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My dad went to war in 1939 and was at war until 1945 … on the few occasions that he talked about his experiences he described it as 99% boredom and 1% terror.  Of course his answer to boredom was to get into trouble, and his answer to terror was to confront his demons, yell louder than the other guys and “go for it”.

In our work lives today we have “demons” to overcome every day … but generally the results are not “life and death”.

It might be the fear of cold calling, or a fear of calling someone in authority.

It might be the fear of an audience, of public speaking or being “on stage”.

It might be the fear of “going against the pack”, making unpopular decisions or “showing up” a colleague.

These are human emotions … and despite what anyone tells you EVERYONE has these fears.  There is no shame in the fear … the challenge is in how you react to the fear.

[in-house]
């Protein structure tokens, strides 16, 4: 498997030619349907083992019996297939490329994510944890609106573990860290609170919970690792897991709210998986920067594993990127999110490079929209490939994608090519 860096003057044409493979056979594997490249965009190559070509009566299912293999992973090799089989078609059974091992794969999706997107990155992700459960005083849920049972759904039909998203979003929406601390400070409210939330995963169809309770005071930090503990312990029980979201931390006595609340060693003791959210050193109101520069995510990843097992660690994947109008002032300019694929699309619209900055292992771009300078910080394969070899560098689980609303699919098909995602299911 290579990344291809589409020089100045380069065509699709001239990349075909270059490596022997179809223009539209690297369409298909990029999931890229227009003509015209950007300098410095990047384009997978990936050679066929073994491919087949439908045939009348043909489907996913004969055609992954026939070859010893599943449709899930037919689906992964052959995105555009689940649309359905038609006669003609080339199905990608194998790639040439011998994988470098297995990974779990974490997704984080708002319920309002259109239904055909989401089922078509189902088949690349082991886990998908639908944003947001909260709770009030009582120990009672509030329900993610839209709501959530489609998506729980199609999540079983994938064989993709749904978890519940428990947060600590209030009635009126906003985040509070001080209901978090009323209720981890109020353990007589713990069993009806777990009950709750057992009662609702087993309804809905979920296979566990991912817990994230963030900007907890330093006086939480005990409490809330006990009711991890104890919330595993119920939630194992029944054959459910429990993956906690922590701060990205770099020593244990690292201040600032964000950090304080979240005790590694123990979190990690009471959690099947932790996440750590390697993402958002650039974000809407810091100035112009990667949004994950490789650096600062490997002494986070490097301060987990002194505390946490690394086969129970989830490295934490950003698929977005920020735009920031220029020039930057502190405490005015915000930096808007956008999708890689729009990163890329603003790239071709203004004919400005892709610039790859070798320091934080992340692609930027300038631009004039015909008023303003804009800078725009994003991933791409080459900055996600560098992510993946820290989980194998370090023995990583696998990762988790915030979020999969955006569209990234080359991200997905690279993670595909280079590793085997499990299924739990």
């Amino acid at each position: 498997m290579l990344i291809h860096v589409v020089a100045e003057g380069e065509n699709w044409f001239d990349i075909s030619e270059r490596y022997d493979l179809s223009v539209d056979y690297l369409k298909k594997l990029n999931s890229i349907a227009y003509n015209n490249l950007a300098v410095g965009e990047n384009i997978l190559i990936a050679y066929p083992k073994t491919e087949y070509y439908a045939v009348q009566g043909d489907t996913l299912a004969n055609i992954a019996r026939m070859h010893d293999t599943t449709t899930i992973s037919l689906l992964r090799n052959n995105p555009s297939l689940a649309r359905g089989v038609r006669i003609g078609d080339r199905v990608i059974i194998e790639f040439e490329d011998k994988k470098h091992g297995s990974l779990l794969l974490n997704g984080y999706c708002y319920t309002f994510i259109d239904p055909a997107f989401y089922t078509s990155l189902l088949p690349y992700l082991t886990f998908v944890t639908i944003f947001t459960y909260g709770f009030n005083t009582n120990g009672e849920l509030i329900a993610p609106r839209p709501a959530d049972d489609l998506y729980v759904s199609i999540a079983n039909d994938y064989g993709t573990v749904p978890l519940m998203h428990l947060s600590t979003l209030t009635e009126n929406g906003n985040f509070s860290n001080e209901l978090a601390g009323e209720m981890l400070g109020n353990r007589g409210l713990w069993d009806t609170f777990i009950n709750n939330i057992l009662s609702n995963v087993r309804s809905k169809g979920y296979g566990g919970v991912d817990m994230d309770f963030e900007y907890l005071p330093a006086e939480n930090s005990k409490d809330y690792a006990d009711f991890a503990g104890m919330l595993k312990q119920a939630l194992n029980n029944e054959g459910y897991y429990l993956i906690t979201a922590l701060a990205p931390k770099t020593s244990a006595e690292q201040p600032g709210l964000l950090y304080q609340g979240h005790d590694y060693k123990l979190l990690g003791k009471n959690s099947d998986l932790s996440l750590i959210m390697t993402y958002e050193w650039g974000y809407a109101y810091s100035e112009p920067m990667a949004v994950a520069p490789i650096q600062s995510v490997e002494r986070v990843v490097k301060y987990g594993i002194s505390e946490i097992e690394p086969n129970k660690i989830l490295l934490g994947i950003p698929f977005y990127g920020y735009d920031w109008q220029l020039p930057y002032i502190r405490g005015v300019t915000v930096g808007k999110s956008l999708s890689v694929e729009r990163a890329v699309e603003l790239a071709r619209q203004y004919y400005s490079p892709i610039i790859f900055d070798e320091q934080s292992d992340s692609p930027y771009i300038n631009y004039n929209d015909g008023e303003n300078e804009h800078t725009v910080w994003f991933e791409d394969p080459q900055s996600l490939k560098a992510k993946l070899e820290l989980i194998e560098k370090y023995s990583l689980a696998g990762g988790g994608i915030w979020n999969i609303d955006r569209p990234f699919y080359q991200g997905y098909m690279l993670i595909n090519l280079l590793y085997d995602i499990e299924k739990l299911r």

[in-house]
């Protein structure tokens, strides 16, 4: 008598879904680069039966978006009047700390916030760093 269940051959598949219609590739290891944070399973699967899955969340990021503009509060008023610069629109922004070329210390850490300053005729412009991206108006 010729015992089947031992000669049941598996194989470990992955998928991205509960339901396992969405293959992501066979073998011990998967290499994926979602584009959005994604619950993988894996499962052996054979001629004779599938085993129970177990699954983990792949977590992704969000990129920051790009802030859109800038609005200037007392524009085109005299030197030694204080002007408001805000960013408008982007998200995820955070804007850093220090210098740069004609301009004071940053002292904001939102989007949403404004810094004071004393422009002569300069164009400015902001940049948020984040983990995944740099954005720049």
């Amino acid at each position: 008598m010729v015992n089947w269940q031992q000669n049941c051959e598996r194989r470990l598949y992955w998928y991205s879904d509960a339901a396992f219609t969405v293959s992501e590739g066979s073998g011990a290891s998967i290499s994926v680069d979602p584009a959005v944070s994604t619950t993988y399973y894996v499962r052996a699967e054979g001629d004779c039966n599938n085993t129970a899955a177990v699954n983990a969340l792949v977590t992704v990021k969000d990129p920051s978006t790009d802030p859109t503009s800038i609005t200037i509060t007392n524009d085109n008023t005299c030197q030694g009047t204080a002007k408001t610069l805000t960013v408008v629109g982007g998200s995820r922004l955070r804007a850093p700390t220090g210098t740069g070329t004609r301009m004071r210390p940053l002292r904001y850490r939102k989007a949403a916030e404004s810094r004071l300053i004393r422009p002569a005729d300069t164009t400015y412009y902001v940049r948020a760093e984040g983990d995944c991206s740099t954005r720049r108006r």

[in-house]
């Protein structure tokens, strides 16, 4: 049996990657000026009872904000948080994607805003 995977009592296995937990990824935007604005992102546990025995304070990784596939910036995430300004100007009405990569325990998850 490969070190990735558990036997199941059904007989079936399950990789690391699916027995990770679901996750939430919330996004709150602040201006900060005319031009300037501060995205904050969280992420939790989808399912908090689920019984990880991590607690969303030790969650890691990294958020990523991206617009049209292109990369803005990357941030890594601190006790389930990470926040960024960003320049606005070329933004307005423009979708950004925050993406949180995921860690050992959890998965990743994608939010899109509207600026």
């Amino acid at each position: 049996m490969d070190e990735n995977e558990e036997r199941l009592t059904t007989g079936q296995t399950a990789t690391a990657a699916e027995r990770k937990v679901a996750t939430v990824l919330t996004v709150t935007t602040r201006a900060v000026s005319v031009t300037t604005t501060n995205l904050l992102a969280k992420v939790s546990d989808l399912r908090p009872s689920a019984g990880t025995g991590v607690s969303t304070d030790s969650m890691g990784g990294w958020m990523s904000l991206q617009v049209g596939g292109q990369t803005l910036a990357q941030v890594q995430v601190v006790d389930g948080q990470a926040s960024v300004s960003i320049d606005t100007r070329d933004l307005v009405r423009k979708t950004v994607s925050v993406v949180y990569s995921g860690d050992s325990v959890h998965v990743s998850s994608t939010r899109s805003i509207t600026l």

Here are some thoughts for you:

1.  What are the consequences (presumably negative) of NOT “doing it”?

2.  What are the consequences (positive?) of “doing it”?

3.  Can you practice in a safe environment first?  Role play with a peer?  Do it in front of a mirror?

4.  Have you done the prep work necessary to ensure your success?

5.  Who could mentor you through the “first one”?

6.  What is the WORST thing that can happen … and as long as it is not a “life and death” thing then just do it!

7.   Who do you know that is good at it … because they once felt exactly like you do?  If they can do it, so can you!

8.  It gets easier with time … so close your eyes and jump (figuratively speaking).

9.  You only live once … and in my experience, it goes REALLY fast, so take your chances while you can.

10.  It will be just fine to look back on your life thinking maybe I shouldn’t have “done that” … it will be infinitely worse to look back on your life and wishing you had “done it”.

“One isn’t necessarily born with courage, but one is born with potential. Without courage, we cannot practice any other virtue with consistency. We can’t be kind, true, merciful, generous, or honest.” Maya Angelou